is to apply for a Non Immigrant ED visa for little junior to
further his studies in Thailand. The spouse caring for
the tiny tyke becomes eligible for a Non Immigrant O.
You can be certain the Thai authorities will be overjoyed to
take money from you, your spouse, and your kid(s).
Immigration has thought of everything. What if someone
applies for a 2 month tourist visa, but 5 to 6 weeks into
their visit decides to visit Malaysia for a week and then
return to Thailand? Their single-entry visa would
become invalid once they departed for Malaysia. The
traveler might decide not to come back to Thailand and not
to fork out another 1,900B to extend for another month.
Revenues for Thailand down the drain!
Here's where the re-entry permit comes in. You
pay a visit to an
Immigration Office before your departure and hand them
(as of March 2010) your
re-entry application and 1,000B for a single-entry re-entry
permit. They put a stamp like the one on the left in
your passport, which allows your current visa to stay active
during a single departure. When you return to
Thailand, it's as if you've never left.
One used to be able to procure these re-entry permits at
Suvarnabhumi Airport before departure. Then, one day the booth
there closed. It may reopen, it may not; and if
it reopens, who's to say if it'll be open consistently and
at the time of your actual departure? If you're in the
market for a re-entry permit, it's advisable to take no
chances. Buy your re-entry permit at an Immigration
Office well before your planned departure or risk watching
your visas go up in smoke.
If you're staying in Thailand for a longer period on a
tourist visa or a Non Immigration O, you'll eventually have
to start running -- visa running. A visa run is a
departure from Thailand for the purposes of kicking in
another visa already in your passport, procuring a new visa,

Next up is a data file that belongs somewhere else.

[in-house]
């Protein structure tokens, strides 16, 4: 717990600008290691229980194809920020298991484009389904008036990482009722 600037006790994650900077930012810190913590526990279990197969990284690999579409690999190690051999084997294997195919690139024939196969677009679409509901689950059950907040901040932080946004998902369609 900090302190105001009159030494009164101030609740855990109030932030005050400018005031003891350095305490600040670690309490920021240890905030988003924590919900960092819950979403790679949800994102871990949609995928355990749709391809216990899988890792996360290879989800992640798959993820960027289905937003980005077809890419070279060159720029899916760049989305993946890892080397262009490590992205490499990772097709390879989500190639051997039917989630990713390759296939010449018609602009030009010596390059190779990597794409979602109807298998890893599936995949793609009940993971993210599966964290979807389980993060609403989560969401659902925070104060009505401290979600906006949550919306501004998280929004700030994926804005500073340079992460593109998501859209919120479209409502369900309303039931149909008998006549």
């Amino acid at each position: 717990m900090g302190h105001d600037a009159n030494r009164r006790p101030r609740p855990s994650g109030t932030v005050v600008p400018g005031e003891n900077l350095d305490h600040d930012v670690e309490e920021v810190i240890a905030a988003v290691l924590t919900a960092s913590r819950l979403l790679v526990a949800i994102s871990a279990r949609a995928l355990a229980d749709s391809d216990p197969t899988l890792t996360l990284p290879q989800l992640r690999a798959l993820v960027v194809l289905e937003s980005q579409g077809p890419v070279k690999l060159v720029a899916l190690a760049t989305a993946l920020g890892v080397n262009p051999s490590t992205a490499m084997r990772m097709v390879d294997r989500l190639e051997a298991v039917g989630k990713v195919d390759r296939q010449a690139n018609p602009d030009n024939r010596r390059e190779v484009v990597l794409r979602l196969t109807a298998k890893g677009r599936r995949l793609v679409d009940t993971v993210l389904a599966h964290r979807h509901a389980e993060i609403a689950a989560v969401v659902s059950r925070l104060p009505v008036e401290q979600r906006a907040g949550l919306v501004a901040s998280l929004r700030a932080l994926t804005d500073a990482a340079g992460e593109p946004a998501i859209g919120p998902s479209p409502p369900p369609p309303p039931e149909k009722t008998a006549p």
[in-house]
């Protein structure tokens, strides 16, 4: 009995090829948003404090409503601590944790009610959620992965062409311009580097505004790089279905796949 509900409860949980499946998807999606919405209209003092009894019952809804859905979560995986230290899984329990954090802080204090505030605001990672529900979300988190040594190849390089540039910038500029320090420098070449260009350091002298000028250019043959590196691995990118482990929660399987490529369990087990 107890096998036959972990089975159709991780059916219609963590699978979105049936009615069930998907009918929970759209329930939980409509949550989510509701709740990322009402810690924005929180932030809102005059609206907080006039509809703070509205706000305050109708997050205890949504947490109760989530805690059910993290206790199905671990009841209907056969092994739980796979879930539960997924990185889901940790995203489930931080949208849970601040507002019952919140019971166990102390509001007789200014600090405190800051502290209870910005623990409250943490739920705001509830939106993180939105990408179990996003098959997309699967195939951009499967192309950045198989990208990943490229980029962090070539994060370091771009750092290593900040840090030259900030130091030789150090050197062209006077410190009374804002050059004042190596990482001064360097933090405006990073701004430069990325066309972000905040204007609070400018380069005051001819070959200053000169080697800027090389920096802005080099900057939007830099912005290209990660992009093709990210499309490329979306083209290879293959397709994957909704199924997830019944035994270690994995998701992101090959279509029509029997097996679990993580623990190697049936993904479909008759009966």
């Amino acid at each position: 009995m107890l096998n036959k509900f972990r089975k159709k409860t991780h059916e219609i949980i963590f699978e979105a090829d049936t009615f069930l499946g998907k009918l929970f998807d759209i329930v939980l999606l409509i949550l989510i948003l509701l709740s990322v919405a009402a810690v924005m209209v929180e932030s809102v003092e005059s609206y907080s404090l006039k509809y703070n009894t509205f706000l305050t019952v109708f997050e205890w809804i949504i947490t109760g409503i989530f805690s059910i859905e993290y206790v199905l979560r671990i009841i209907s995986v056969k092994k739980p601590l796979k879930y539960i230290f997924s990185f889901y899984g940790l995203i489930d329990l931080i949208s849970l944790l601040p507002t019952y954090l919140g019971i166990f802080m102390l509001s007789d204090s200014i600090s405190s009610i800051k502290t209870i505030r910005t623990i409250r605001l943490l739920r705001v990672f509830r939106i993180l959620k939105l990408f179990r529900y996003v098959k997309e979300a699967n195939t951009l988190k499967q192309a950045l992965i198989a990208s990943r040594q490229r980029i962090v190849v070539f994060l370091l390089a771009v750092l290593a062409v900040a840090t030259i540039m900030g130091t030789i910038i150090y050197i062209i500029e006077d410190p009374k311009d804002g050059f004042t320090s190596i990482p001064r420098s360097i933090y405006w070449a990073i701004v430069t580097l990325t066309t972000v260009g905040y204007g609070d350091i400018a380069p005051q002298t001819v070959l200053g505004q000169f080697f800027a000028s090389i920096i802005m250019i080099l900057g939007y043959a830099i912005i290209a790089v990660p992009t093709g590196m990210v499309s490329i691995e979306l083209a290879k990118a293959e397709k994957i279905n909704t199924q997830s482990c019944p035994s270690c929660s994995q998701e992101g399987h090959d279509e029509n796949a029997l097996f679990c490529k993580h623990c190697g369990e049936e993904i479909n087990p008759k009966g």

or satisfying a Thai Immigration condition that you must
exit the country every 90 days. Foreigners
married to Thais don't get permanent residence permits as a
spouse might get in the United States if s/he married an
American national. These foreigners must go
Many a foreigner complains about the infamous visa run.
The costs can vary from 2,000B for a simple exit and
re-entry that'll waste about a day, up to 5,000B and beyond
for travel further afield to locations of Thai consulates
and embassies in other countries that can consume a week.
Entire industries, web sites, forums, social groups, and
yes, even sexual contacts have evolved around the visa run.
Stoking this raging fire of an industry is the lack of
hard information. For example, you're in Thailand with
your visa about to expire, and you're considering going for
a double-entry visa. If you're like me, you'll
want to travel somewhere halfway exciting and make a
semi-vacation out of it, but you have to travel somewhere
that actually has a Thai Consulate/Embassy and which offers
you a good chance of scoring a double-entry visa.
In November 2007, I came up with the idea of accomplishing
these goals in Penang (Malaysia), home to some great and
inexpensive Chinese and Indian food. I went online at
the time to find out if Penang was double-entry visa
friendly. In the end, I could find out nothing solid
and took the plunge and flew to Penang. My loss.
I only got a single entry. On another trip, I
was able to obtain an unbelievably priced roundtrip ticket to
Jakarta (Indonesia). Surely this island nation which
requires more effort to get to from Thailand than Laos or
Malaysia would issue me a double-entry. Wrong.
They only gave out single entries and demanded a plane
ticket out of Thailand before they'd begin the processing.
drinks and lunch included while you run
Prior to the 2000's, visa runs were straightforward
overland affairs. Plenty of people stayed in Thailand
without visas. They got the one month on arrival and
exited the country every month to extend. No one
cared. In the late 2000's, this changed.
One could pull this in and out stunt three times in a six
month period. Two years later, Thailand sealed
the overland visa run option by dictating that visitors
from a border nation, coming in overland, only got 15 days